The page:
How do you cut through the noise and get your story seen when most readers are dealing with information overload and "news fatigue"?
How do you reach readers in a news desert? As a result of regular newsroom layoffs and media consolidation, news deserts are growing in rural areas. According to a Pew Research Center survey, 57% of rural residents say their local media mostly covers another area, such as a nearby city.
How do you reach a young audience when many of them (64%) believe their least-liked news source hurts democracy? According to Sam Gill, Knight Foundation vice president for communities and impact, "This erosion of trust has important implications for the way young people will seek and receive information in the future."
Due to all these obstacles and more, publishers are getting creative with how they develop story ideas, deliver them to readers, and generate revenue.
Let’s look at a few unique outlets putting their own spin on the news model.
1. Tortoise Media: “Do less but better”
Tortoise Media is a venture by former BBC News director James Harding that offers a “different kind of newsroom.” Rather than chasing breaking news stories, which can exhaust readers and journalists alike, Tortoise Media focuses on what shapes the news and gives stories more time to develop.
The “slow news” outlet launched in beta in January 2019 with more than 2,500 members and, since then, has grown to more than 8,000 members. It got off to a great start on Kickstarter, receiving more than 7x its initial funding goal.
Tortoise’s lower-priced tiers mean this reader-funded journalism is accessible to a wide range of members, critical for attracting a younger audience. And it’s working. Publisher and Co-Founder Katie Vanneck-Smith told Digiday that 42% of the founding members are under 30 years old.
The staff of 50 aims to publish five stories per day maximum that offer in-depth coverage of a variety of topics, some of which are suggested by non-journalists or experts in other fields. Tortoise also hosts regular “ThinkIns,” discussions attended by both editors and members which Harding has referred to as “organized listening” and “civilized disagreements.”
2. THE CITY: Independent nonprofit, yet part of the network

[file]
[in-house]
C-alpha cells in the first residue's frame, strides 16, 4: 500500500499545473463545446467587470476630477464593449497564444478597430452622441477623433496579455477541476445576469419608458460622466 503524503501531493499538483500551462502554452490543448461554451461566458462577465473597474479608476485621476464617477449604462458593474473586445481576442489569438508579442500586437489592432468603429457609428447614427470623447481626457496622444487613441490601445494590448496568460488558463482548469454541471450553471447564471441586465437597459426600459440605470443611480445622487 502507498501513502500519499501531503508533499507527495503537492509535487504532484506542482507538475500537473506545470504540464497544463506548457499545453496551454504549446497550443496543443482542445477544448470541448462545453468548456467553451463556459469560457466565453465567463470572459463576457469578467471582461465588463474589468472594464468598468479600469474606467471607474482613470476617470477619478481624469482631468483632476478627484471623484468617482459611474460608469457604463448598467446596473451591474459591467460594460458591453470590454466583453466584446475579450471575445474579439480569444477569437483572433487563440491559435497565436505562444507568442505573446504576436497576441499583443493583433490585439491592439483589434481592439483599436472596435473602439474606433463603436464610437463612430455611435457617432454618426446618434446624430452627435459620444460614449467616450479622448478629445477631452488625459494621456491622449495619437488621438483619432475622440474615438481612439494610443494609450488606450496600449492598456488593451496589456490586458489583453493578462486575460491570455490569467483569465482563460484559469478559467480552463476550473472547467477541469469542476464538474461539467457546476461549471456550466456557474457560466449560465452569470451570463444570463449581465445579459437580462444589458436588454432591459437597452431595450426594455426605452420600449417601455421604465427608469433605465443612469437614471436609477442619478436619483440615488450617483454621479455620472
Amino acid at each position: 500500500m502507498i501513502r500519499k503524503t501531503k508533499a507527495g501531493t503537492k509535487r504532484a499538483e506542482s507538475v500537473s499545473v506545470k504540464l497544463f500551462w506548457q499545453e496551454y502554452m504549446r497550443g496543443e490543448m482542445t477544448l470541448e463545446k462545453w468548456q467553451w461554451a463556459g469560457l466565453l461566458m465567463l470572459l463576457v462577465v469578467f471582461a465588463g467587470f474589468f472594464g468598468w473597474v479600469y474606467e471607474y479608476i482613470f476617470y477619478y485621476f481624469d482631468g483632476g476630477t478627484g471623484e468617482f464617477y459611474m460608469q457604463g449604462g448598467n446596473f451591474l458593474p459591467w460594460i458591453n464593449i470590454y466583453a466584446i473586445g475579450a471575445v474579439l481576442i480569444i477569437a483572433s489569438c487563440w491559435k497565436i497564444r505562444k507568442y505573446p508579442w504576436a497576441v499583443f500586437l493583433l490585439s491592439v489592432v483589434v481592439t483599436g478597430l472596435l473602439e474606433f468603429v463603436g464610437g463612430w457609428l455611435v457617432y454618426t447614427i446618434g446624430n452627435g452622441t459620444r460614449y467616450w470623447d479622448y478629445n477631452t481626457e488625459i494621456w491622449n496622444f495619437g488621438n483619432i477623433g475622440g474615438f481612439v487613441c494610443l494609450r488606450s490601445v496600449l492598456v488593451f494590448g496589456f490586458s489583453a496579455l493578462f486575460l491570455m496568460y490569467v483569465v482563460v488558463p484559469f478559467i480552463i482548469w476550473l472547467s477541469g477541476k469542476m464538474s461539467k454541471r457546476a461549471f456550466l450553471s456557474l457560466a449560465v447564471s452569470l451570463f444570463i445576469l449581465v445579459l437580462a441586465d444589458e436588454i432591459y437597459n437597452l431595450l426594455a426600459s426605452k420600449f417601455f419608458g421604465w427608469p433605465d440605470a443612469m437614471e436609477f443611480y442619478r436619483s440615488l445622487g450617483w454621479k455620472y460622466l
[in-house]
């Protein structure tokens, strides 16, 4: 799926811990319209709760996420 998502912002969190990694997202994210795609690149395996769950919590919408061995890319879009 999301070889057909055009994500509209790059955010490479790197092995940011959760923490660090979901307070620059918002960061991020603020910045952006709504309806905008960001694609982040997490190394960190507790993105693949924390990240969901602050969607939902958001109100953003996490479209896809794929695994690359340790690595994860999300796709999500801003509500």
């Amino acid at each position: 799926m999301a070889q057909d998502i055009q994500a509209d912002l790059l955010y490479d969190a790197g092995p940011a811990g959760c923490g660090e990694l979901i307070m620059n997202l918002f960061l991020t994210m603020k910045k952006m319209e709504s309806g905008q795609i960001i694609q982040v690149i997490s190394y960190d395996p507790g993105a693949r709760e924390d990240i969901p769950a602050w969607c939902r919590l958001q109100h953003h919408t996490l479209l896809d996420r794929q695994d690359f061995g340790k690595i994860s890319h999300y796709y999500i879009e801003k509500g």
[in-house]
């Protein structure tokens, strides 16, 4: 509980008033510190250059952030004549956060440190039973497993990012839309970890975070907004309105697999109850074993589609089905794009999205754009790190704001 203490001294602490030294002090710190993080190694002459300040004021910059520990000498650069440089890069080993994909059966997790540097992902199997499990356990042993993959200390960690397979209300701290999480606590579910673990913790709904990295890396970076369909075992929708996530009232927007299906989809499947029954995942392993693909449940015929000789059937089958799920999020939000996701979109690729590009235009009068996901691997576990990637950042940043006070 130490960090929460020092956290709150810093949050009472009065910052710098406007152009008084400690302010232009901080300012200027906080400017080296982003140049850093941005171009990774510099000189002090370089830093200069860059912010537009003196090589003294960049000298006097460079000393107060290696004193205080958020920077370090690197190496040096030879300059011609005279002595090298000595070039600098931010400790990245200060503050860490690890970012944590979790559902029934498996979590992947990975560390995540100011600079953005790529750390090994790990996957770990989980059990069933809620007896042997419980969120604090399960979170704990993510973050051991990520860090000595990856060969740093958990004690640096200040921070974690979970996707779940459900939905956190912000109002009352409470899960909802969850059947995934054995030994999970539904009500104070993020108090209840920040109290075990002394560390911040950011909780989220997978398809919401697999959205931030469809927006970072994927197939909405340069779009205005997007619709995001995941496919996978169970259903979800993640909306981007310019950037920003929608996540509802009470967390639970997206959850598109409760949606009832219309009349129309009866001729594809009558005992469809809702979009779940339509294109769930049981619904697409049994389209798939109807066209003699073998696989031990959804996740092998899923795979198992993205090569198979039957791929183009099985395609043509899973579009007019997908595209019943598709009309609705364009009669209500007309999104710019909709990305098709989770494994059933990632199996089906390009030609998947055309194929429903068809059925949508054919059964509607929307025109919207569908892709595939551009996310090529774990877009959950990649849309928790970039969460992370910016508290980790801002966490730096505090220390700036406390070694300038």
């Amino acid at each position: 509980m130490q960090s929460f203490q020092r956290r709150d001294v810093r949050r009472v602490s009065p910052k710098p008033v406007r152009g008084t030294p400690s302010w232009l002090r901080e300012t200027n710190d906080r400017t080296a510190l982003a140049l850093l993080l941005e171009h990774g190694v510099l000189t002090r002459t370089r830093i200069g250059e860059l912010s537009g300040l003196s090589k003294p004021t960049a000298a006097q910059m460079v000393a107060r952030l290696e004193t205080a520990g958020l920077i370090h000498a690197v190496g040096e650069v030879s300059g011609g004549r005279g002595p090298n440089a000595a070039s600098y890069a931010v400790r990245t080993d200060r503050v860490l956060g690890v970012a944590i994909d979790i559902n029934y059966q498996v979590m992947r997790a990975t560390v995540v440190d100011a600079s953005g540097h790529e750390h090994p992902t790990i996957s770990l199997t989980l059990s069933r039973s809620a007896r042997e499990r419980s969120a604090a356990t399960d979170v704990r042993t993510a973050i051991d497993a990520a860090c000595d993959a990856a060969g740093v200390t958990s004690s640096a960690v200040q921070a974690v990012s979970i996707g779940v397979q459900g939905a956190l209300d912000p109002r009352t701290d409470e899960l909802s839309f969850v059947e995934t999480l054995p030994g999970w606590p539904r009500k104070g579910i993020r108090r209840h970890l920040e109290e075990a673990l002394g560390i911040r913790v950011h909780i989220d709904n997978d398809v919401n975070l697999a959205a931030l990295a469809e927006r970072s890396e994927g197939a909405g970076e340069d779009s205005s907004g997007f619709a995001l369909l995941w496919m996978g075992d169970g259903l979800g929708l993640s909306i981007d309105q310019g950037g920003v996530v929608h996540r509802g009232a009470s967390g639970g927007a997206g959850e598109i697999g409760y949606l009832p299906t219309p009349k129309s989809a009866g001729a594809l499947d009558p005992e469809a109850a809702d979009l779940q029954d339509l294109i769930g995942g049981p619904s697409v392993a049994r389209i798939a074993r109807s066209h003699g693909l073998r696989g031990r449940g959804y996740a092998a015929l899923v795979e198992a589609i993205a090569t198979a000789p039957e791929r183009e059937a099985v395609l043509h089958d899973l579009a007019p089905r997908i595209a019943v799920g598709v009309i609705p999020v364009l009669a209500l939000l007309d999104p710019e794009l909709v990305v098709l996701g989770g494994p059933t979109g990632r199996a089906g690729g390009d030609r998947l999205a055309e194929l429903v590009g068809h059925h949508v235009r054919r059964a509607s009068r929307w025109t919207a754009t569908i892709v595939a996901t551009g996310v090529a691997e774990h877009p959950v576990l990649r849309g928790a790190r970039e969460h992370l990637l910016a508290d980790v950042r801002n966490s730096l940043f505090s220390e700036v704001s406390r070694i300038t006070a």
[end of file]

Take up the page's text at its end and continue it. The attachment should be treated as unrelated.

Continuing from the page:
THE CITY was created to fill the gap left by the shuttering of the Village Voice and DNAinfo and layoffs at local New York City outlets like the Daily News. The staff of about 15 covers NYC-specific news topics like transportation, housing and real estate, immigration, and criminal justice.
THE CITY launched last fall with $8.5 million in seed funding from donors including the Charles H. Revson Foundation, Craig Newmark Philanthropies, the Leon Levy Foundation, and the John S. and James L. Knight Foundation.
Although THE CITY is an independent nonprofit publication, the digital startup partners with New York Magazine, which provides tech, editorial, design, and distribution support. Articles from THE CITY are published on New York Magazine’s CMS Clay and are viewable on the magazine’s website. The two outlets also plan to work together on future enterprise stories.
This unusual setup means THE CITY’s writing has a direct line to New York Magazine’s large audience.
According to former New York Magazine editor-in-chief Adam Moss, “We believe that our partnership with THE CITY provides a new, replicable model for how nonprofit and for-profit journalism can work together.”
3. Kinzen: Creating a personalized, healthy news habit
Kinzen is a news app that’s putting users in control of their news experience. Co-founded by Storyful founder Mark Little and based in Dublin, Kinzen is community-led and member-driven. With an absence of advertisements, it’s basically the opposite of social media news delivery.
By using a network of experts to share and discuss quality news stories from diverse sources, the “top-down, 'curated' organization” works to counter the spread of misinformation and dishonest sourcing.